Sticking a Chromecast dongle is one of the cheapest ways to teach a dumb TV how to stream your favorite content. The downside is that Google's little media stick is heavily tied into the company's ecosystem. If your Android device lacks Google Play Services, you're not casting.
Here in the States, only a minority of Android devices have this issue. The majority of them are Amazon Fire tablets, with a few belonging to folks who either try to avoid or can't install Google Play Services for one reason or another. Then there are all those Chinese phones and tablets that get apps from alternative app stores.
Bubblesoft, the developers of the popular BubbleUPnP app, have published a server equivalent for Android. Previously, you could run a BubbleUPnP Server on Windows, Mac, Linux, Raspberry Pi, or a NAS. Then you could use the player app on Android to access or share your local media. Now your Android devices can also be used as a server, but with several important caveats. At least if you know where to find the app.
As you might expect, it's pretty minimalistic and not made for hand-holding. And, even to the extent you might know what you're doing, you do not want to be using your daily driver devices as BubbleUPnP servers.
Bubblesoft's BubbleUPnP is fast becoming a one-stop shop for streaming to media centers and set-top boxes. In addition to a wide range of features which we've already highlighted, today's 1.8 update adds native streaming to Google's Chromecast. The app can stream Chromecast-supported file formats (P3, AAC, Vorbis, MP4 and MKV H264, images) almost instantly and without any sort of limit. Transcoded files for the Chromecast will require a desktop app on your local network.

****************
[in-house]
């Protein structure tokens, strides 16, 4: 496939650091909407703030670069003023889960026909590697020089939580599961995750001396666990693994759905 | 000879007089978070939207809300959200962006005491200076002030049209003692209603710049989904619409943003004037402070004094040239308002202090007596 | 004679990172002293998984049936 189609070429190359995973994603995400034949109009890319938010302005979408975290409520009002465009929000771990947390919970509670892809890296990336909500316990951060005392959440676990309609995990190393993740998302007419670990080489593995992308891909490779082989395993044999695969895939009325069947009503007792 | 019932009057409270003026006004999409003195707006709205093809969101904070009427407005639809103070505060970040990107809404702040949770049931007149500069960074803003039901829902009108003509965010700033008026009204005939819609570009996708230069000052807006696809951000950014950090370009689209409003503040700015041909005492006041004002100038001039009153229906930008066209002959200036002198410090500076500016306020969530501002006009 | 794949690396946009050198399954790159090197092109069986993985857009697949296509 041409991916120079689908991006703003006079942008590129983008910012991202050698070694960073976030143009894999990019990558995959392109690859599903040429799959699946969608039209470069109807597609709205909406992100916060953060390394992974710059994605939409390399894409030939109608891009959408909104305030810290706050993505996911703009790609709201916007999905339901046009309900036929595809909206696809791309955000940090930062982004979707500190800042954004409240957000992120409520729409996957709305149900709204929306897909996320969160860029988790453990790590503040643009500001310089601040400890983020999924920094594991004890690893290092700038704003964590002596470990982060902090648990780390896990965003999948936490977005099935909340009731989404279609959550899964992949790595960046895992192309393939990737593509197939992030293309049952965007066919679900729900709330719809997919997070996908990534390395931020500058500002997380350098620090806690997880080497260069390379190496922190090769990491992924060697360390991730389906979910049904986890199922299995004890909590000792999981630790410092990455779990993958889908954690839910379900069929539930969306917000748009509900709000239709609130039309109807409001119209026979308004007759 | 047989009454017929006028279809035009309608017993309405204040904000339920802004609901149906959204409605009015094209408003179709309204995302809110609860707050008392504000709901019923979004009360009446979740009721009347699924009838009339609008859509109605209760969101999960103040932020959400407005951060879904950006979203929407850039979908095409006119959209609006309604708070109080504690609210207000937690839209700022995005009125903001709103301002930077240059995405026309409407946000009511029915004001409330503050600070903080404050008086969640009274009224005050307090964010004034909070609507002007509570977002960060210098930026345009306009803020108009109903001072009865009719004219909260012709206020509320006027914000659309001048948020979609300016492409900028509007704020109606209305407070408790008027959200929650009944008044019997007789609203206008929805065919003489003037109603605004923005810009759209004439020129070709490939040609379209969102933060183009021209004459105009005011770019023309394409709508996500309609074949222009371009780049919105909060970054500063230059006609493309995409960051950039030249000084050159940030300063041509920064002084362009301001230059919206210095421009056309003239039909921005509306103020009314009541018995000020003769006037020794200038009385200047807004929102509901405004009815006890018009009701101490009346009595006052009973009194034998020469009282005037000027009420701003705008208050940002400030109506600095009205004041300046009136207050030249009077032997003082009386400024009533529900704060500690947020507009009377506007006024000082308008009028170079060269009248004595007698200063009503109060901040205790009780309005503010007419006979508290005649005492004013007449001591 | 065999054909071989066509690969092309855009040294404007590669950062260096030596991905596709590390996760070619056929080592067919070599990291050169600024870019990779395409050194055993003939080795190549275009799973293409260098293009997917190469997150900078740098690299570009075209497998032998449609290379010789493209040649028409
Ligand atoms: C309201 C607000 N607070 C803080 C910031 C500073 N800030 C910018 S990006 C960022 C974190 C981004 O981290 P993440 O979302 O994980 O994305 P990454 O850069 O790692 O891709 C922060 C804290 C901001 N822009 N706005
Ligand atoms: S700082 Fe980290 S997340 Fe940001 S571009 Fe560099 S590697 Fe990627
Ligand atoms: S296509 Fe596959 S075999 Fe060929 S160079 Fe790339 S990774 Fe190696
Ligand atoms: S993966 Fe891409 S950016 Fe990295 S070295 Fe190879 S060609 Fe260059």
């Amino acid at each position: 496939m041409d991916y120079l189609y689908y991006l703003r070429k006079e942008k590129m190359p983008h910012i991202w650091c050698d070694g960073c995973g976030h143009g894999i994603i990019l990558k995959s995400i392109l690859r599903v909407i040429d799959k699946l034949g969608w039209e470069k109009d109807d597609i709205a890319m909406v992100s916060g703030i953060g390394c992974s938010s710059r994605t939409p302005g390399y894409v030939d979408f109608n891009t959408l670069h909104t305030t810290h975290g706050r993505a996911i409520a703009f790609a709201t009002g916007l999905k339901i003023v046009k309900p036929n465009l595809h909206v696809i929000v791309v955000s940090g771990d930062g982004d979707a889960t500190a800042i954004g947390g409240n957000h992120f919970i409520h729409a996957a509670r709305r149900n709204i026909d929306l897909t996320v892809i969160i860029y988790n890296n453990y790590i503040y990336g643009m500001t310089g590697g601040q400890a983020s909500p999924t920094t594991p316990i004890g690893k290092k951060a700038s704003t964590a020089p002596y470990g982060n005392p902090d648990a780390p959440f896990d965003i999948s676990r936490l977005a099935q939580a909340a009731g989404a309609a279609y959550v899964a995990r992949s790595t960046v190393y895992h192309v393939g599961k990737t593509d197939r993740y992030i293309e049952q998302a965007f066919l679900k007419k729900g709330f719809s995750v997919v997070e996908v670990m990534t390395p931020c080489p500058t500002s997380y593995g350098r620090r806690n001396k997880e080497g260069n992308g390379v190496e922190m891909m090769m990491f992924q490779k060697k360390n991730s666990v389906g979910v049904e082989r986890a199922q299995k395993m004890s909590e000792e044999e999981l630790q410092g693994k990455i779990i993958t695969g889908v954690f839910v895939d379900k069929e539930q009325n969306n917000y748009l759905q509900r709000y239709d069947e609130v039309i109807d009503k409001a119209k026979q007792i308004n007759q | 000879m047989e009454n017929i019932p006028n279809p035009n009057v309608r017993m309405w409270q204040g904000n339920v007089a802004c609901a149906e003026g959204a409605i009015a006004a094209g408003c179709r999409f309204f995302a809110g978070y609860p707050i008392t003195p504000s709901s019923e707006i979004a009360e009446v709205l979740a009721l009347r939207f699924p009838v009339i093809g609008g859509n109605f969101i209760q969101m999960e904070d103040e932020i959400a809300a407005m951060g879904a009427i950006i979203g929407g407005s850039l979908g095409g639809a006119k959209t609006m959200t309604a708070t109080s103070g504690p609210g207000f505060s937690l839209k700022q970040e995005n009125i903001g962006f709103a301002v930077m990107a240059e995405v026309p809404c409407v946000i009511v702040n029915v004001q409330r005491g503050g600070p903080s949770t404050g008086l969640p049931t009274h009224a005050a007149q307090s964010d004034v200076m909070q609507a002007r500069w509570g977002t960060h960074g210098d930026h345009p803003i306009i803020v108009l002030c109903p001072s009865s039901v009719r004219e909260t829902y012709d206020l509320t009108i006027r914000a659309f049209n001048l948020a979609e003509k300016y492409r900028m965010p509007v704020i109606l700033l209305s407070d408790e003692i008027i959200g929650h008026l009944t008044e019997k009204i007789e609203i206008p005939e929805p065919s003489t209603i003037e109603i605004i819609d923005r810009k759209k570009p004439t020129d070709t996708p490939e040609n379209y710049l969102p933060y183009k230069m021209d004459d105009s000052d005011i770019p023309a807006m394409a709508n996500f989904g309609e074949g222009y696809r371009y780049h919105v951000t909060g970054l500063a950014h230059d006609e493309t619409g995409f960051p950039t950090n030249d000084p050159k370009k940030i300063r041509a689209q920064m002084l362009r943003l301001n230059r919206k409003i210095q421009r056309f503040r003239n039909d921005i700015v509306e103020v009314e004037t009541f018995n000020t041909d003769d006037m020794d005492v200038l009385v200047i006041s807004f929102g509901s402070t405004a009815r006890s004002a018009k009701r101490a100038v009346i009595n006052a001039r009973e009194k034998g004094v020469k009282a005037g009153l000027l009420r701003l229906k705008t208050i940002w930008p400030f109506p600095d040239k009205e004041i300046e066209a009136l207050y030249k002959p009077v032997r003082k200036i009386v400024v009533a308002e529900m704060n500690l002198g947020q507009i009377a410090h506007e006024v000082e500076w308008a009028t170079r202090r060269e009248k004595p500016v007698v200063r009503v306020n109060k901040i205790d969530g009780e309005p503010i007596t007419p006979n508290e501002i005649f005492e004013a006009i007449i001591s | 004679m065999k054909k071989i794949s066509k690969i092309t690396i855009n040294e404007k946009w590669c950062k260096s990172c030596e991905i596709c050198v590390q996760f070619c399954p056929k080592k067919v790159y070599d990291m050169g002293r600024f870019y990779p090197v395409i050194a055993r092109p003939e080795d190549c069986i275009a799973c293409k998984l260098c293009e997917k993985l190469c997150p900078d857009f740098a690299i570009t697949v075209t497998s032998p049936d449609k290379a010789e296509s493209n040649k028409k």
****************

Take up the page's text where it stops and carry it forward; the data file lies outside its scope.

Playing native formats is completely unrestricted, even in the free version of the app. If you use the transcoding server to stream media in non-supported formats, there's a 20-minute limit on continuous streaming.
Chromecast streaming is all the rage right now, but BubbleUPnP has been reliably streaming local audio and video to compatible devices like the Xbox 360, PS3, XBMC, or any Universal Plug and Play or DLNA devices for months. Today the app has been updated with a special treat for root users: an "Audio Cast" mode that expands BubbleUPnP's streaming capability to include most third-party apps like Spotify or Google Play Music. Check out the demonstration below:
With the Audio Cast feature, BubbleUPnP can stream nearly any audio (local or otherwise) to a wide range of receiver hardware and software. If you're a home stereo buff, this is a big deal - it's a viable alternative to Bluetooth or wired playback.